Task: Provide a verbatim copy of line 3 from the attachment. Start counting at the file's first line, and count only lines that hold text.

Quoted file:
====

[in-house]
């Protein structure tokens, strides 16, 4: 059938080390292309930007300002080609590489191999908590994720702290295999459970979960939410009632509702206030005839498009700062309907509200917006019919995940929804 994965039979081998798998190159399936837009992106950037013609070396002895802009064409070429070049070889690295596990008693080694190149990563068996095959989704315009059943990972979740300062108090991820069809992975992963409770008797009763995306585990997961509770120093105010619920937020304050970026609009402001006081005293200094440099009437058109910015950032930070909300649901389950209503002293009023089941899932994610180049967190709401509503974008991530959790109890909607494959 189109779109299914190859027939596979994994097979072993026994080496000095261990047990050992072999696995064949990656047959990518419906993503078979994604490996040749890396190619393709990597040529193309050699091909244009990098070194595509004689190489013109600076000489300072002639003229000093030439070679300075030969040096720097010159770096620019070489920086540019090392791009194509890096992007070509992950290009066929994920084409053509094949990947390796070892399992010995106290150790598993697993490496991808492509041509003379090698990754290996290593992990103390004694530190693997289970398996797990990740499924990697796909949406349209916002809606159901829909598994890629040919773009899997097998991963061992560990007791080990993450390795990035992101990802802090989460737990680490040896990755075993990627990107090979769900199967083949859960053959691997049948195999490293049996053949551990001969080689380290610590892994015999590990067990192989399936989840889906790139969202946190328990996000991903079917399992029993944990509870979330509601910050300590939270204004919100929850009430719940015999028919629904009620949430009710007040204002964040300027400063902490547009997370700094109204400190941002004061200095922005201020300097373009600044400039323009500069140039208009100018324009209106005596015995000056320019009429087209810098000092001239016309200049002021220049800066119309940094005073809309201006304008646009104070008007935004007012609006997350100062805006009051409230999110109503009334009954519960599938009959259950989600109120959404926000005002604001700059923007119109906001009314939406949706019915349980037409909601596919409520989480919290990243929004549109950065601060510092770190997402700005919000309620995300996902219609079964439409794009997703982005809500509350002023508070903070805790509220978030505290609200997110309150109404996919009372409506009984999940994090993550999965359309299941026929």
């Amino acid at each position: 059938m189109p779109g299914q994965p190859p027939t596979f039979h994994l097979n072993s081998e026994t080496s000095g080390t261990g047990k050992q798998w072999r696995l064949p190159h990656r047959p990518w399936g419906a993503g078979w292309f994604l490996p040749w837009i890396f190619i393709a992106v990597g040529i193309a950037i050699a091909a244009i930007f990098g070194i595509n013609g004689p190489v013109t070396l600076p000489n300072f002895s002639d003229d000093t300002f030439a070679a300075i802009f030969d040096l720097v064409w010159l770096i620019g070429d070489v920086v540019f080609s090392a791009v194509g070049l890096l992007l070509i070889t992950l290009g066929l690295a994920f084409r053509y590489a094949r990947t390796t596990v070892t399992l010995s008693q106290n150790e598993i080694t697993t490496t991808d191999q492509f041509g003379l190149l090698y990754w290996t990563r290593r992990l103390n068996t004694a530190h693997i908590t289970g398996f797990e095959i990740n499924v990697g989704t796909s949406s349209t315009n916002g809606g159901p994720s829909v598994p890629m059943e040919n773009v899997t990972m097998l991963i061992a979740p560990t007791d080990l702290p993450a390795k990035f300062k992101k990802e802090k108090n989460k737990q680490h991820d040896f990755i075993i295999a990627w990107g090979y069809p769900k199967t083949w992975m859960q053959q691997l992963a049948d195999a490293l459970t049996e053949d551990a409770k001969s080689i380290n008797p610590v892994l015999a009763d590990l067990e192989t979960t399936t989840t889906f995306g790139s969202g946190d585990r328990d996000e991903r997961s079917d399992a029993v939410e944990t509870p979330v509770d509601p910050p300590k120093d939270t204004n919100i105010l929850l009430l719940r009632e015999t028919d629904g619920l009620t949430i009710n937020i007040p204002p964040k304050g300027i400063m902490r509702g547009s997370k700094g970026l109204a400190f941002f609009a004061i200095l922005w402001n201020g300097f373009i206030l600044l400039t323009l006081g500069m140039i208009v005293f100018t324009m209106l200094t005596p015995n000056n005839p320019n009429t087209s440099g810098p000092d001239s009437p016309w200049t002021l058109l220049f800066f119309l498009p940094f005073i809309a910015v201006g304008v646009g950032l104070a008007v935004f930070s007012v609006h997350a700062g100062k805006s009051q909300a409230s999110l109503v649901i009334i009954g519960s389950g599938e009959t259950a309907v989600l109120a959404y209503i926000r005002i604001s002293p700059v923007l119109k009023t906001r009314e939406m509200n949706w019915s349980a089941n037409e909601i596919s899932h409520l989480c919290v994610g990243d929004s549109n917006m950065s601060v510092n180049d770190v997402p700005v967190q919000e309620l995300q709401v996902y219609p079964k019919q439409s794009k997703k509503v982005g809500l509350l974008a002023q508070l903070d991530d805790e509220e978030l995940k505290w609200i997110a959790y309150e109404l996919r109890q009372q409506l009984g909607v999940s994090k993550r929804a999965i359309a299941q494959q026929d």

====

């Amino acid at each position: 059938m189109p779109g299914q994965p190859p027939t596979f039979h994994l097979n072993s081998e026994t080496s000095g080390t261990g047990k050992q798998w072999r696995l064949p190159h990656r047959p990518w399936g419906a993503g078979w292309f994604l490996p040749w837009i890396f190619i393709a992106v990597g040529i193309a950037i050699a091909a244009i930007f990098g070194i595509n013609g004689p190489v013109t070396l600076p000489n300072f002895s002639d003229d000093t300002f030439a070679a300075i802009f030969d040096l720097v064409w010159l770096i620019g070429d070489v920086v540019f080609s090392a791009v194509g070049l890096l992007l070509i070889t992950l290009g066929l690295a994920f084409r053509y590489a094949r990947t390796t596990v070892t399992l010995s008693q106290n150790e598993i080694t697993t490496t991808d191999q492509f041509g003379l190149l090698y990754w290996t990563r290593r992990l103390n068996t004694a530190h693997i908590t289970g398996f797990e095959i990740n499924v990697g989704t796909s949406s349209t315009n916002g809606g159901p994720s829909v598994p890629m059943e040919n773009v899997t990972m097998l991963i061992a979740p560990t007791d080990l702290p993450a390795k990035f300062k992101k990802e802090k108090n989460k737990q680490h991820d040896f990755i075993i295999a990627w990107g090979y069809p769900k199967t083949w992975m859960q053959q691997l992963a049948d195999a490293l459970t049996e053949d551990a409770k001969s080689i380290n008797p610590v892994l015999a009763d590990l067990e192989t979960t399936t989840t889906f995306g790139s969202g946190d585990r328990d996000e991903r997961s079917d399992a029993v939410e944990t509870p979330v509770d509601p910050p300590k120093d939270t204004n919100i105010l929850l009430l719940r009632e015999t028919d629904g619920l009620t949430i009710n937020i007040p204002p964040k304050g300027i400063m902490r509702g547009s997370k700094g970026l109204a400190f941002f609009a004061i200095l922005w402001n201020g300097f373009i206030l600044l400039t323009l006081g500069m140039i208009v005293f100018t324009m209106l200094t005596p015995n000056n005839p320019n009429t087209s440099g810098p000092d001239s009437p016309w200049t002021l058109l220049f800066f119309l498009p940094f005073i809309a910015v201006g304008v646009g950032l104070a008007v935004f930070s007012v609006h997350a700062g100062k805006s009051q909300a409230s999110l109503v649901i009334i009954g519960s389950g599938e009959t259950a309907v989600l109120a959404y209503i926000r005002i604001s002293p700059v923007l119109k009023t906001r009314e939406m509200n949706w019915s349980a089941n037409e909601i596919s899932h409520l989480c919290v994610g990243d929004s549109n917006m950065s601060v510092n180049d770190v997402p700005v967190q919000e309620l995300q709401v996902y219609p079964k019919q439409s794009k997703k509503v982005g809500l509350l974008a002023q508070l903070d991530d805790e509220e978030l995940k505290w609200i997110a959790y309150e109404l996919r109890q009372q409506l009984g909607v999940s994090k993550r929804a999965i359309a299941q494959q026929d």